Want to learn more about the elections you’ll be voting in this year? Click here to use our Sample Ballot Lookup tool! 

Keep reading



U.S. House incumbent primary defeats reached highest point in two decades

Welcome to the Tuesday, September 20, Brew. 

By: Douglas Kronaizl

Here’s what’s in store for you as you start your day:

  1. U.S. House incumbent primary losses exceed last two redistricting cycles
  2. Candidates from both major parties are contesting all but two seats in Michigan’s state legislative elections
  3. Seven-state analysis shows attorney general candidates have raised $35.7 million, spent $32.2 million

U.S. House incumbent primary losses exceed last two redistricting cycles

Fifteen U.S. House incumbents—nine Republicans and six Democrats—lost in the 2022 primaries, more than in the post-redistricting election cycles in 2012 (13) and 2002 (8).

Six of these defeats were inevitable due to two incumbents being drawn into the same district and vying for the same nomination. Four of those defeated in incumbent v. incumbent primaries were Democrats, and two were Republicans:

Another trend involved Republican primaries in districts where the incumbents voted to impeach former President Donald Trump (R) in 2021 following the breach of the U.S. Capitol on Jan. 6. Of the 10 Republicans who voted to impeach, six ran for re-election, and four of them lost. The remaining two advanced in top-two primaries.

In addition to the six incumbents defeated in incumbent v. incumbent primaries and the four defeated Republicans listed above, the remaining five incumbents defeated in primaries are listed below:

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Candidates from both major parties are contesting all but two seats in Michigan’s state legislative elections

Today is the 16th day of our 50 States in 50 Days series, and we are featuring Michigan, the Great Lakes State!

Week One: Pennsylvania, Indiana, South Dakota, Nebraska, North Dakota

Week Two: California, Georgia, Texas, Montana

Week Three: North Carolina, Virginia, New Mexico, Illinois, Idaho

Week Four: Kentucky

On the ballot in Michigan

At the federal level, Michigan voters will elect 13 U.S. Representatives. Two seats are open.

Twelve state executive offices are on the ballot, including the governor, attorney general, and eight seats on the state’s various higher education boards.

Two seats on the state supreme court and 10 intermediate appellate court positions are also up for election.

All 148 seats in the state Legislature are up for election: 38 in the state Senate and 110 in the state House. Sixty-six seats are open.

We are also covering municipal elections in Wayne County and Lansing, the state capital.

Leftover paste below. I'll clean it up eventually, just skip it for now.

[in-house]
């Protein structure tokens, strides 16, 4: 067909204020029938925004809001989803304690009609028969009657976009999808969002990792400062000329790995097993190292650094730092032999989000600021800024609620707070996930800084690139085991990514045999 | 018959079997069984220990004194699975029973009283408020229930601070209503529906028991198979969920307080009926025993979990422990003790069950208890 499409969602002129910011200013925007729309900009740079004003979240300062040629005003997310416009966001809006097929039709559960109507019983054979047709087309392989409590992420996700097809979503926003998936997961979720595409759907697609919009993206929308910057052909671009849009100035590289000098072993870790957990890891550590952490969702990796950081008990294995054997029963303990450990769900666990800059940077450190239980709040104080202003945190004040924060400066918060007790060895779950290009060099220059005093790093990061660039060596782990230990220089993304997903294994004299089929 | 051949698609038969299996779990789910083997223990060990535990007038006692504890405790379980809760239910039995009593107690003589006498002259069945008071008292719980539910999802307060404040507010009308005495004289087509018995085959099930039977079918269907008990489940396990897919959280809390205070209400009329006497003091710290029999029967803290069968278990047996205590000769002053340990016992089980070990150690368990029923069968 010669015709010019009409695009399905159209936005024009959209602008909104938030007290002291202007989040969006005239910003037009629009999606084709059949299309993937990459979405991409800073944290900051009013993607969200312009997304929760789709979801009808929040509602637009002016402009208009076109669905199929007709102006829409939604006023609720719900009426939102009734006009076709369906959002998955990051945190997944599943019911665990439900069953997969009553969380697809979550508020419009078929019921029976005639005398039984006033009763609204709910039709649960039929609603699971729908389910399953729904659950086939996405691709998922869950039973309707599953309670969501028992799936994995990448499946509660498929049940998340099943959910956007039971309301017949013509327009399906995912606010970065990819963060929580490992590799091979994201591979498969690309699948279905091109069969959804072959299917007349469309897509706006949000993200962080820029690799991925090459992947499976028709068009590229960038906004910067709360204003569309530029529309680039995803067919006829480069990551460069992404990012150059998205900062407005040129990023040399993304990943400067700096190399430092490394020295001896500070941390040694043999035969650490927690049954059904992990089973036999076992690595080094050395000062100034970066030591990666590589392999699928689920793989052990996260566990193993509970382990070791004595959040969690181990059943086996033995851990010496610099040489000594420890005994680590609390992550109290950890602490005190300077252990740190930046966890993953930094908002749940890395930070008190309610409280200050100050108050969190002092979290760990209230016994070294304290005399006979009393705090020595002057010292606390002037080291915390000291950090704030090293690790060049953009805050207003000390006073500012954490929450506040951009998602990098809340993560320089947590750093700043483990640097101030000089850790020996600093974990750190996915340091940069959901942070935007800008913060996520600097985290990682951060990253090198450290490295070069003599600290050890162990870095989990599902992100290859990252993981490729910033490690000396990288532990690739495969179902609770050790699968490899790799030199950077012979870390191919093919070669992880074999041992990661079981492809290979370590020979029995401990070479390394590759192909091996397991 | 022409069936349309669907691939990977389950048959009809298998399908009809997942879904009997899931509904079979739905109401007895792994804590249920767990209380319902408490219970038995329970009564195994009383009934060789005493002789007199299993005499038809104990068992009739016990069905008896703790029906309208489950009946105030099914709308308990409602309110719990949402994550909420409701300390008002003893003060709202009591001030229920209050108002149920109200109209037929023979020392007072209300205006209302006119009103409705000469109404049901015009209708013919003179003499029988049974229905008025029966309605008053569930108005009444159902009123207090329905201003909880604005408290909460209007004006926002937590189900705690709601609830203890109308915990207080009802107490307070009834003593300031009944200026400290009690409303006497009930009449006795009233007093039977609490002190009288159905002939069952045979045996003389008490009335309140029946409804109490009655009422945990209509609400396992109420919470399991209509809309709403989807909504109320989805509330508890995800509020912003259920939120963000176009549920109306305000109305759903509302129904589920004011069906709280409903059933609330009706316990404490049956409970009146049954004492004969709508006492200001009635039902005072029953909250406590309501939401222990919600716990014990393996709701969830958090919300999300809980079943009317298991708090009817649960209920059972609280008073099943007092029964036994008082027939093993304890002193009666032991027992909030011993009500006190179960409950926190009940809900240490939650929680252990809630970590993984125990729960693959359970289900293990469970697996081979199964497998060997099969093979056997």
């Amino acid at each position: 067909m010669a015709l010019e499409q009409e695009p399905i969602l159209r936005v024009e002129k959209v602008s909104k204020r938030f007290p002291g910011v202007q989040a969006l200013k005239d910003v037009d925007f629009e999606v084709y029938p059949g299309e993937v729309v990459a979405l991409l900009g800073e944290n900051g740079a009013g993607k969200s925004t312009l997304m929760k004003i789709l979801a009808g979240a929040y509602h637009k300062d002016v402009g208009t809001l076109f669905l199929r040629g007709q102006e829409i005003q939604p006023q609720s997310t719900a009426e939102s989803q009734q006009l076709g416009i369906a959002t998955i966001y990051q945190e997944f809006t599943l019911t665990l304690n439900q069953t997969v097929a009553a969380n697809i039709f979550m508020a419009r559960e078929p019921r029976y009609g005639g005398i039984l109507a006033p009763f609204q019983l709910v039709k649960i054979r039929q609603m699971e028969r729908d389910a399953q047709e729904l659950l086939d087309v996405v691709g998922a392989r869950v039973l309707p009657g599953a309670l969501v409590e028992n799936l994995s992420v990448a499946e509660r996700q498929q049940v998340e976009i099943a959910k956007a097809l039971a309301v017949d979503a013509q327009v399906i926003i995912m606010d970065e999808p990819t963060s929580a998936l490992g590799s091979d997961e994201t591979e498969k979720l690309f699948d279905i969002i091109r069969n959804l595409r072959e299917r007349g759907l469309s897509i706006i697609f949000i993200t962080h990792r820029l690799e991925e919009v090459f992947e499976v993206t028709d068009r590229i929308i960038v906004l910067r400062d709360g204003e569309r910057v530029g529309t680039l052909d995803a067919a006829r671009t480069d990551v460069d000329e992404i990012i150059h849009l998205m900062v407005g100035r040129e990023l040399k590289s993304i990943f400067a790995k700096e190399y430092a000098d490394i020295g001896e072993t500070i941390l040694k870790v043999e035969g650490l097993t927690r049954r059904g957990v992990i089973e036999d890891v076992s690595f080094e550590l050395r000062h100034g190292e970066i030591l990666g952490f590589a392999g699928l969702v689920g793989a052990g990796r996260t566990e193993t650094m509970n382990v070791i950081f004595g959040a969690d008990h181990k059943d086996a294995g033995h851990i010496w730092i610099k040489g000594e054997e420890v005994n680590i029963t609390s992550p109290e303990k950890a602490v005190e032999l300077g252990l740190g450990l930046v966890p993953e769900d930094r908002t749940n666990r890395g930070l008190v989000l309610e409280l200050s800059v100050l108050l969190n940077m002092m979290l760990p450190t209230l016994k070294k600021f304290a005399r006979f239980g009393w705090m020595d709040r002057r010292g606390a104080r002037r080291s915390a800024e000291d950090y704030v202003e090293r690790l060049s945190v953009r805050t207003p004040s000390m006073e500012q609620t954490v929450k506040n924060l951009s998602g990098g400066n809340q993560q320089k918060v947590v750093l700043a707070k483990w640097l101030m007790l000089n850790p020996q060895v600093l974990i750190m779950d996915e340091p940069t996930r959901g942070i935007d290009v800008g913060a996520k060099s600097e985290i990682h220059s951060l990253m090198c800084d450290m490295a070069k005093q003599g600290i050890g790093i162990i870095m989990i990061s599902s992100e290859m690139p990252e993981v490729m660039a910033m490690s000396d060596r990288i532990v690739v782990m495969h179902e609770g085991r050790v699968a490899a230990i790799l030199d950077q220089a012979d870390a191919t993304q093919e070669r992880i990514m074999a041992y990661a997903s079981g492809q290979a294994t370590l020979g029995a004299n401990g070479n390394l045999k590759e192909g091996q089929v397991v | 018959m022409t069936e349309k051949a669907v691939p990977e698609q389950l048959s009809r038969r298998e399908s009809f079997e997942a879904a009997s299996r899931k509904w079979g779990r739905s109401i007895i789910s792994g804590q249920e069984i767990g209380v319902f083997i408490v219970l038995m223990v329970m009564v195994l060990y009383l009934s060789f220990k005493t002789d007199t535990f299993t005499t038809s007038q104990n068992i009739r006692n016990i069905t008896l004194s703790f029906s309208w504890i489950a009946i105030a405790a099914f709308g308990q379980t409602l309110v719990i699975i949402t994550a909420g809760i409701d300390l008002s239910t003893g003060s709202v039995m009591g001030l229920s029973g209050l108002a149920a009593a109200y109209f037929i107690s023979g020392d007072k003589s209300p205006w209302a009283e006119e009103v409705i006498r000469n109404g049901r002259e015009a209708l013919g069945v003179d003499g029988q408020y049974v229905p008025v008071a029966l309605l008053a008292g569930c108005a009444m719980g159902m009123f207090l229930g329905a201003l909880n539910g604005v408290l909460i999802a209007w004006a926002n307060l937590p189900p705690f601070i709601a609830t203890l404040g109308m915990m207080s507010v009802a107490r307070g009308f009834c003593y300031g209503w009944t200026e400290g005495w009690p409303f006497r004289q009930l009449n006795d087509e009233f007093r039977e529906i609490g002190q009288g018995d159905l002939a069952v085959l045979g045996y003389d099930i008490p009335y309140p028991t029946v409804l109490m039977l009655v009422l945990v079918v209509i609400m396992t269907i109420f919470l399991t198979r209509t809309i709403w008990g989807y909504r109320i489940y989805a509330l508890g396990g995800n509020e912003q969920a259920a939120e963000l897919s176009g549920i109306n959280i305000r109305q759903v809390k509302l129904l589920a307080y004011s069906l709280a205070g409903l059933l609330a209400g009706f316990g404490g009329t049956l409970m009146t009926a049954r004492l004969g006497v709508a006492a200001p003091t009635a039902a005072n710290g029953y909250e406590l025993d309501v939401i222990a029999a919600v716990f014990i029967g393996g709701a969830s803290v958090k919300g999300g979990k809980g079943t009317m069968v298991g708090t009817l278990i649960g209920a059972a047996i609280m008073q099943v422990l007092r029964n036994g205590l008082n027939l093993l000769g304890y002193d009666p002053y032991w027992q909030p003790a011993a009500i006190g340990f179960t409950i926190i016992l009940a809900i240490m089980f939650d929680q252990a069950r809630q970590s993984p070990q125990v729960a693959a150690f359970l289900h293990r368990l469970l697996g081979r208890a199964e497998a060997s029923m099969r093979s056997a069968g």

Click here for more information on Michigan’s races this year.

Redistricting highlights

Michigan lost one congressional district after the 2020 census, dropping to 13.

Congressional and state legislative elections will take place under new district lines following the census. Our side-by-side map tool allows you to compare each district. Here’s an example of what Michigan’s congressional map looked like before and after the 2020 census:

Visit our Michigan redistricting page to interact with our congressional and state legislative map comparison tools.

Partisan balance

  • Both of Michigan’s U.S. Senators—Gary Peters and Debbie Stabenow—are Democrats.
  • Democrats and Republicans each represent seven of the state’s U.S. House districts.
  • Michigan has had a Democratic governor since Gretchen Whitmer (D) assumed office in 2019.
  • Republicans hold a 22-16 majority in the state Senate and a 56-53 majority in the state House.
  • With Democrats controlling the governorship and Republicans holding majorities in both legislative chambers, Michigan is one of 13 states with a divided government, a status it has held since 2019.
  • Michigan’s governor, attorney general, and secretary of state are all Democrats, making the state one of the nation’s 18 with a Democratic triplex among those offices.

Seats contested by only one major party

In 2022, two state legislative seats in Michigan, or 1% of those up for election, do not have major party competition. When a candidate from only one of either major party runs for a state legislative seat, the seat is all but guaranteed to be won by that party.

Democrats are contesting every state legislative race. The party has fielded candidates for every seat in each election cycle since 2014.

Republicans are running for 146 of the seats up for election. Two seats (1%) do not feature a Republican candidate and will likely be won by Democrats.